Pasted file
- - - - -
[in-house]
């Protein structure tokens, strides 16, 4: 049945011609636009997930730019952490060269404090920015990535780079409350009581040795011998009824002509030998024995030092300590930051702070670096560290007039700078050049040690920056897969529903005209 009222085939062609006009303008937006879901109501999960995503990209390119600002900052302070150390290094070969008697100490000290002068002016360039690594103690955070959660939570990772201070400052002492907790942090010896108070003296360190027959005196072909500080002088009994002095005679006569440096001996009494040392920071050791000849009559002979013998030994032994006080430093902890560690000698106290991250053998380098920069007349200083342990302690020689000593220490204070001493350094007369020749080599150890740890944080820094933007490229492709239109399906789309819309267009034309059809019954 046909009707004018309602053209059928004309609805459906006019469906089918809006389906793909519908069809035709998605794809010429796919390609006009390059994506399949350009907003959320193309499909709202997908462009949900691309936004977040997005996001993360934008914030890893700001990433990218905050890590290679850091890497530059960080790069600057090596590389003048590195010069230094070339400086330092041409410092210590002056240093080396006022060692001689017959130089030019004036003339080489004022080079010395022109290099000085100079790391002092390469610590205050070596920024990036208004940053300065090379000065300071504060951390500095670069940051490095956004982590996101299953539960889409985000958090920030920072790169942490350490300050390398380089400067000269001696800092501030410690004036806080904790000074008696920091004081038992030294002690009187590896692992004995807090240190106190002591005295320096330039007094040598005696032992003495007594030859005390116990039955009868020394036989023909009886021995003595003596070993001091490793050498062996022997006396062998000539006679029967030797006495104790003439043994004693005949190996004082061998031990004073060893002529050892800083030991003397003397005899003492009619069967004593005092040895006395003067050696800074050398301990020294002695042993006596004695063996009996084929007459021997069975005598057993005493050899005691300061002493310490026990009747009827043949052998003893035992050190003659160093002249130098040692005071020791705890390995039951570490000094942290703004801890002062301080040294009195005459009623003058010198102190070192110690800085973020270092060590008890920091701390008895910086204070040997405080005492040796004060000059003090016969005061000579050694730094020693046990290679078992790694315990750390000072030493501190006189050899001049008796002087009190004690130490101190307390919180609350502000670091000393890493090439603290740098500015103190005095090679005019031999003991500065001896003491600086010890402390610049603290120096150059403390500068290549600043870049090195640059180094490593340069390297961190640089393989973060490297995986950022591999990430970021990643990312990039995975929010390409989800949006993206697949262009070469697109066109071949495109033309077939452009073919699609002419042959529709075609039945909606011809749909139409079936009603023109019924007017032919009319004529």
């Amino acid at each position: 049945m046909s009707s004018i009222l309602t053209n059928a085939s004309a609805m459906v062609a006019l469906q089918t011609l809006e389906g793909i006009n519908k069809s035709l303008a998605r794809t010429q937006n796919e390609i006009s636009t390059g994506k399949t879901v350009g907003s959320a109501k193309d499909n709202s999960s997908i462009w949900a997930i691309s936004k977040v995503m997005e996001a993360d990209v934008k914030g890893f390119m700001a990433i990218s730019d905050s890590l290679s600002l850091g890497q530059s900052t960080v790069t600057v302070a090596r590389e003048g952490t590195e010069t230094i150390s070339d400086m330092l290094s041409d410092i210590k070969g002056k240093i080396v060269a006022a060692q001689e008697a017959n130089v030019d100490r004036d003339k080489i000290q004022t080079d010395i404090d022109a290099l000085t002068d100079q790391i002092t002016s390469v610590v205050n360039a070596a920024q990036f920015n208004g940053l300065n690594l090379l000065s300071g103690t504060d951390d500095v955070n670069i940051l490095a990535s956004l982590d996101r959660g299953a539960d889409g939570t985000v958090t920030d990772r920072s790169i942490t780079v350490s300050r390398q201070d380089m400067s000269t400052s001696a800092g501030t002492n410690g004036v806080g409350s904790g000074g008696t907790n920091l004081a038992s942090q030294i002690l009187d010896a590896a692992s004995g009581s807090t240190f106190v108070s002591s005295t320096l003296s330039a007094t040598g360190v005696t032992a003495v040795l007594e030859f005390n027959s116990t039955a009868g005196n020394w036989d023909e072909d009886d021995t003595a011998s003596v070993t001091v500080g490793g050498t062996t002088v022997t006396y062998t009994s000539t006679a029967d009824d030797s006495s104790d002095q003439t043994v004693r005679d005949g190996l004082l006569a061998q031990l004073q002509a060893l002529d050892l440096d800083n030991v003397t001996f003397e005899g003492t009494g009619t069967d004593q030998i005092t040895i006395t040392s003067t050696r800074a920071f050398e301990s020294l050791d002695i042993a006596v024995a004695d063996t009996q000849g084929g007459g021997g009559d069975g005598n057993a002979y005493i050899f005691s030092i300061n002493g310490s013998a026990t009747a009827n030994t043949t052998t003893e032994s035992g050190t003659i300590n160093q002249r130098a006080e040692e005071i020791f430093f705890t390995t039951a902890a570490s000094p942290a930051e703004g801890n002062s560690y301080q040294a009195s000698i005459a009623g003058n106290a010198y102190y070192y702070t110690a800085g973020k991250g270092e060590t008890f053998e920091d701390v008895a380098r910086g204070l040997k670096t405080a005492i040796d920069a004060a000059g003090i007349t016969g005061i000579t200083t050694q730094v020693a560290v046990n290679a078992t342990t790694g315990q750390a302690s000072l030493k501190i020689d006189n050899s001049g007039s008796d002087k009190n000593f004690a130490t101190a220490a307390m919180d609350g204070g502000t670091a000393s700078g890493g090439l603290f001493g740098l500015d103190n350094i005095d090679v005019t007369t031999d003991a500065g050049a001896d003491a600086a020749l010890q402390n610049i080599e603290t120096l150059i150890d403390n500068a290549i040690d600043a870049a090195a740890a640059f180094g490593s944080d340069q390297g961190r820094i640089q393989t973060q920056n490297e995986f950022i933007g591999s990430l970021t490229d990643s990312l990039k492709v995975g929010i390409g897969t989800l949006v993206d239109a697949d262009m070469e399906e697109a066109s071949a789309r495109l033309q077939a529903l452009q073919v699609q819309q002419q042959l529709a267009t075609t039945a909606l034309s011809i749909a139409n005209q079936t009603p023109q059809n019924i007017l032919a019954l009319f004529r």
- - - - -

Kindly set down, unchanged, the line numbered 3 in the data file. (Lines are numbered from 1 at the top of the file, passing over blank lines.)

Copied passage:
């Amino acid at each position: 049945m046909s009707s004018i009222l309602t053209n059928a085939s004309a609805m459906v062609a006019l469906q089918t011609l809006e389906g793909i006009n519908k069809s035709l303008a998605r794809t010429q937006n796919e390609i006009s636009t390059g994506k399949t879901v350009g907003s959320a109501k193309d499909n709202s999960s997908i462009w949900a997930i691309s936004k977040v995503m997005e996001a993360d990209v934008k914030g890893f390119m700001a990433i990218s730019d905050s890590l290679s600002l850091g890497q530059s900052t960080v790069t600057v302070a090596r590389e003048g952490t590195e010069t230094i150390s070339d400086m330092l290094s041409d410092i210590k070969g002056k240093i080396v060269a006022a060692q001689e008697a017959n130089v030019d100490r004036d003339k080489i000290q004022t080079d010395i404090d022109a290099l000085t002068d100079q790391i002092t002016s390469v610590v205050n360039a070596a920024q990036f920015n208004g940053l300065n690594l090379l000065s300071g103690t504060d951390d500095v955070n670069i940051l490095a990535s956004l982590d996101r959660g299953a539960d889409g939570t985000v958090t920030d990772r920072s790169i942490t780079v350490s300050r390398q201070d380089m400067s000269t400052s001696a800092g501030t002492n410690g004036v806080g409350s904790g000074g008696t907790n920091l004081a038992s942090q030294i002690l009187d010896a590896a692992s004995g009581s807090t240190f106190v108070s002591s005295t320096l003296s330039a007094t040598g360190v005696t032992a003495v040795l007594e030859f005390n027959s116990t039955a009868g005196n020394w036989d023909e072909d009886d021995t003595a011998s003596v070993t001091v500080g490793g050498t062996t002088v022997t006396y062998t009994s000539t006679a029967d009824d030797s006495s104790d002095q003439t043994v004693r005679d005949g190996l004082l006569a061998q031990l004073q002509a060893l002529d050892l440096d800083n030991v003397t001996f003397e005899g003492t009494g009619t069967d004593q030998i005092t040895i006395t040392s003067t050696r800074a920071f050398e301990s020294l050791d002695i042993a006596v024995a004695d063996t009996q000849g084929g007459g021997g009559d069975g005598n057993a002979y005493i050899f005691s030092i300061n002493g310490s013998a026990t009747a009827n030994t043949t052998t003893e032994s035992g050190t003659i300590n160093q002249r130098a006080e040692e005071i020791f430093f705890t390995t039951a902890a570490s000094p942290a930051e703004g801890n002062s560690y301080q040294a009195s000698i005459a009623g003058n106290a010198y102190y070192y702070t110690a800085g973020k991250g270092e060590t008890f053998e920091d701390v008895a380098r910086g204070l040997k670096t405080a005492i040796d920069a004060a000059g003090i007349t016969g005061i000579t200083t050694q730094v020693a560290v046990n290679a078992t342990t790694g315990q750390a302690s000072l030493k501190i020689d006189n050899s001049g007039s008796d002087k009190n000593f004690a130490t101190a220490a307390m919180d609350g204070g502000t670091a000393s700078g890493g090439l603290f001493g740098l500015d103190n350094i005095d090679v005019t007369t031999d003991a500065g050049a001896d003491a600086a020749l010890q402390n610049i080599e603290t120096l150059i150890d403390n500068a290549i040690d600043a870049a090195a740890a640059f180094g490593s944080d340069q390297g961190r820094i640089q393989t973060q920056n490297e995986f950022i933007g591999s990430l970021t490229d990643s990312l990039k492709v995975g929010i390409g897969t989800l949006v993206d239109a697949d262009m070469e399906e697109a066109s071949a789309r495109l033309q077939a529903l452009q073919v699609q819309q002419q042959l529709a267009t075609t039945a909606l034309s011809i749909a139409n005209q079936t009603p023109q059809n019924i007017l032919a019954l009319f004529r």